Georgia farmers can expect to receive good prices next year for many of the crops they sell. Unfortunately, it will cost more to grow them, say University of Georgia agricultural economists.
"Commodity prices across the board will be favorable next year," said Nathan Smith, an economist with UGA Cooperative Extension.
Smith and other economists with the UGA College of Agricultural and Environmental Sciences recently compiled an annual report to help Georgia farmers pick the most profitable crops to grow next year.
Corn prices skyrocketed this year to $4.50 or more per bushel, as much as double the price from a few years ago. The price increase came from a surge in U.S. demand for ethanol, an alternative fuel for gasoline. Corn is used to make ethanol. Corn prices this year will lower to $4 or less per bushel, Smith said. That’s still a good deal.
The demand for corn has forced the buyers of peanuts, wheat, soybeans and cotton to offer farmers more money to make sure they grow their crops, too, Smith said.
Peanuts are expected to sell for $500 per ton. That’s the highest price since 2001, the last year of the federal government’s peanut quota system, which guaranteed farmers $610 per ton.
Soybean and wheat prices next year will be the highest in a decade, he said. Soybeans that sold for $9 a bushel this year will likely sell for $10.50 a bushel in 2008. Wheat that sold for $5 a bushel will likely sell for $6 or more a bushel.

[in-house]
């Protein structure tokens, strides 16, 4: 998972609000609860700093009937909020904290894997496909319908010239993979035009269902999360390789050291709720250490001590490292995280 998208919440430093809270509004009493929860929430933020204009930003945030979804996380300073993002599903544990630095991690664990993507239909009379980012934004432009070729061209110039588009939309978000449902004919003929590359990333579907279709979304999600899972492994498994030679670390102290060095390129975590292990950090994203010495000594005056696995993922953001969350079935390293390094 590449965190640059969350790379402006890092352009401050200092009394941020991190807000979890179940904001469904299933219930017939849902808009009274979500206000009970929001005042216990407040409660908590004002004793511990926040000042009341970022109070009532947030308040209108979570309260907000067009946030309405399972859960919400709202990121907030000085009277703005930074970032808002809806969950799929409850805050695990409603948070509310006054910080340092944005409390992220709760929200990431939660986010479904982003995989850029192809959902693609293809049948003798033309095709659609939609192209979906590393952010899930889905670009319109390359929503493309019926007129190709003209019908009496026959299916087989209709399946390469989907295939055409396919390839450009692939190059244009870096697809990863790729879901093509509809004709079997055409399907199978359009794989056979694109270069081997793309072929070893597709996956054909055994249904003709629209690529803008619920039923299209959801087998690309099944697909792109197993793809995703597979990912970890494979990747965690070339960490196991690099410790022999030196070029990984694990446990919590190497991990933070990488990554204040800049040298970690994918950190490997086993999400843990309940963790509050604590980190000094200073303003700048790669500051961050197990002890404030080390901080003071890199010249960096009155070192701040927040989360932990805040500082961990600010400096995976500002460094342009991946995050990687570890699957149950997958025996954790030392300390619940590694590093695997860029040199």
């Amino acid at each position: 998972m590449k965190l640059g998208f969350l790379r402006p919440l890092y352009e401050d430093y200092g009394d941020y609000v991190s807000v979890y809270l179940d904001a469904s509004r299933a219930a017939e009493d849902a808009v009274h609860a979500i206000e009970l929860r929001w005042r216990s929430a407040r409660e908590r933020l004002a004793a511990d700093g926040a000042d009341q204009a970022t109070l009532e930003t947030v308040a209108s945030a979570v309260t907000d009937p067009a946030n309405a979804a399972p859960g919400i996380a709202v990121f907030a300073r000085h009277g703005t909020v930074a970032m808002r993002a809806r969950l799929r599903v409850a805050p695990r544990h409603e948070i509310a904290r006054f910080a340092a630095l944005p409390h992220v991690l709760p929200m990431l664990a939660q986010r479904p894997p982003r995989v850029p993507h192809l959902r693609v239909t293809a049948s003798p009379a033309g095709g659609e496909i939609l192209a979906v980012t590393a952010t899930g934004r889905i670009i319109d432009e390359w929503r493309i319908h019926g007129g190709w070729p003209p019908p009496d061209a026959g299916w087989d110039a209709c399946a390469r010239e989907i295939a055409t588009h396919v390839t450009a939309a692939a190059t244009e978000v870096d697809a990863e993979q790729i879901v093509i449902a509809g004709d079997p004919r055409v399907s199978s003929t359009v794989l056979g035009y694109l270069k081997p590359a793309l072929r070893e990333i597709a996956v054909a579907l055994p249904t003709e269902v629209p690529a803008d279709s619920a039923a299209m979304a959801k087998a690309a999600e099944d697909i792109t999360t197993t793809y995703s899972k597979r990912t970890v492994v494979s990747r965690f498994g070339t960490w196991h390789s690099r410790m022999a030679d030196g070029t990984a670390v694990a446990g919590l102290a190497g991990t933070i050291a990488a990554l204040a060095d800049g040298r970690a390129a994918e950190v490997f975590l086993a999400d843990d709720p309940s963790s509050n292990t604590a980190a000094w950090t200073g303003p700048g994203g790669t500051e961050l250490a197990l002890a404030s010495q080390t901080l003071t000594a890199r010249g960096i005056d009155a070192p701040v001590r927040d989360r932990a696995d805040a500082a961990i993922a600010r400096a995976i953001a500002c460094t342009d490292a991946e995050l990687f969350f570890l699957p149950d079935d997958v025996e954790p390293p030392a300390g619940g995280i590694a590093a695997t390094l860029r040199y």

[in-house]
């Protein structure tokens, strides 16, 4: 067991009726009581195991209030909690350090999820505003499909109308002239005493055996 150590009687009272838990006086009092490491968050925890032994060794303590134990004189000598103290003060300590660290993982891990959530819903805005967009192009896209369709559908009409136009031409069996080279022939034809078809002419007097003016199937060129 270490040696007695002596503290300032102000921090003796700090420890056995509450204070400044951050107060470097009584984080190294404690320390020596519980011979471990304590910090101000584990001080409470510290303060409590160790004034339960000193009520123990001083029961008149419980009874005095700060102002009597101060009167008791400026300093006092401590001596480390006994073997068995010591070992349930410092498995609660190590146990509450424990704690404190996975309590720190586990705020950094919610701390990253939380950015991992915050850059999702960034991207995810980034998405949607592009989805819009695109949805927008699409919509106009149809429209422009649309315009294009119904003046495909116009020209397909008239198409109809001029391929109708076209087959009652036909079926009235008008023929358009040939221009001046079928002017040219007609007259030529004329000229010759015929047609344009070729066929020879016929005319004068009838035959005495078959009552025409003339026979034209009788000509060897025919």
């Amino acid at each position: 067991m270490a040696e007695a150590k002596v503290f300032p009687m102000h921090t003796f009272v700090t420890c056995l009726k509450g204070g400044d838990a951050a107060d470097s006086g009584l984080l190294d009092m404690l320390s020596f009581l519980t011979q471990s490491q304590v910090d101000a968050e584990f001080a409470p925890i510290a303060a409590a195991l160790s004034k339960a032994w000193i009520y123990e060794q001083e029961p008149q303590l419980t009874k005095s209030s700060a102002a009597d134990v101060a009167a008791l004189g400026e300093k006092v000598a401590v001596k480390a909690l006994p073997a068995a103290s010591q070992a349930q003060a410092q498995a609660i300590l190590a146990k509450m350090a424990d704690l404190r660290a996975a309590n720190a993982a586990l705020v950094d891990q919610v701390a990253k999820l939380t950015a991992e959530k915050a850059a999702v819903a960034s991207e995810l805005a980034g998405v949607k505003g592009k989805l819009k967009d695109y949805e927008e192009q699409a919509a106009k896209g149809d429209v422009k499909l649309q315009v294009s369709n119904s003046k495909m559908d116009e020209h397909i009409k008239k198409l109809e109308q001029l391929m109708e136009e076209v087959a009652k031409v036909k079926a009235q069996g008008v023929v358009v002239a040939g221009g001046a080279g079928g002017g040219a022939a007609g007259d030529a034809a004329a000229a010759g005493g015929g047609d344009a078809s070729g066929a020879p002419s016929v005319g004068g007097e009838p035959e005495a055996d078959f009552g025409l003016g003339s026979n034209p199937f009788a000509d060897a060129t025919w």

Cotton prices should be higher, too, said UGA Extension Economist Don Shurley. Steady demand coupled with fewer planted acres this year will increase prices to around 70 cents per pound, or 10 cents higher than the same time last year.
Fuel and fertilizer will cost 30 percent more in 2008, Smith said. This will increase the cost of production for many farmers. Diesel, which farmers use to fuel tractors and irrigation systems, will cost $3 or more per gallon. This time last year, a gallon was closer to $2.25.
Due to the added cost, peanuts and wheat each will cost 10 percent more per acre to grow next year. Soybeans and corn each will cost 20 percent more per acre. It will cost 10 percent more per acre to grow cotton under irrigation.
Though things look good economically, Smith said, Georgia’s extended drought could put a damper on the party. The Southeast suffered under drought this summer, but many crops did surprisingly well. They may not do as well next summer if the drought continues.
Thanks to Brad Haire, UGA CAES News Editor.